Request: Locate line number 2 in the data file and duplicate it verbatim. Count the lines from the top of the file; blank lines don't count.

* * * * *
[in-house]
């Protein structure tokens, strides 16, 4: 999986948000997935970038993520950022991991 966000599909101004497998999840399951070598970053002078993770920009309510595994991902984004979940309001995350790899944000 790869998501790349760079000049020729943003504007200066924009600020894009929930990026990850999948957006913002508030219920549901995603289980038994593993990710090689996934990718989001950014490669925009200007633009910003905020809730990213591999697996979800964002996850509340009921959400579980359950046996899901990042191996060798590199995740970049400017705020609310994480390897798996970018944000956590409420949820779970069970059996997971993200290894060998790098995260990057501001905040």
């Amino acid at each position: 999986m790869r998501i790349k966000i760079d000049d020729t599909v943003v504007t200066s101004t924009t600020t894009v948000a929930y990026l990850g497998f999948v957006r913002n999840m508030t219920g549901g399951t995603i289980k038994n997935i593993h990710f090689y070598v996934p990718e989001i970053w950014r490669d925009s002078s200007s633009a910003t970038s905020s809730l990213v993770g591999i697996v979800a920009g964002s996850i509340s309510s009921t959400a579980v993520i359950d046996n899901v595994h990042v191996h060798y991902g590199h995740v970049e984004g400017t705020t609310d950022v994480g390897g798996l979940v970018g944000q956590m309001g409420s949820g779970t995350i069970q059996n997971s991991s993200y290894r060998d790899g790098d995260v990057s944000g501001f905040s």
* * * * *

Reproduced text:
């Protein structure tokens, strides 16, 4: 999986948000997935970038993520950022991991 966000599909101004497998999840399951070598970053002078993770920009309510595994991902984004979940309001995350790899944000 790869998501790349760079000049020729943003504007200066924009600020894009929930990026990850999948957006913002508030219920549901995603289980038994593993990710090689996934990718989001950014490669925009200007633009910003905020809730990213591999697996979800964002996850509340009921959400579980359950046996899901990042191996060798590199995740970049400017705020609310994480390897798996970018944000956590409420949820779970069970059996997971993200290894060998790098995260990057501001905040």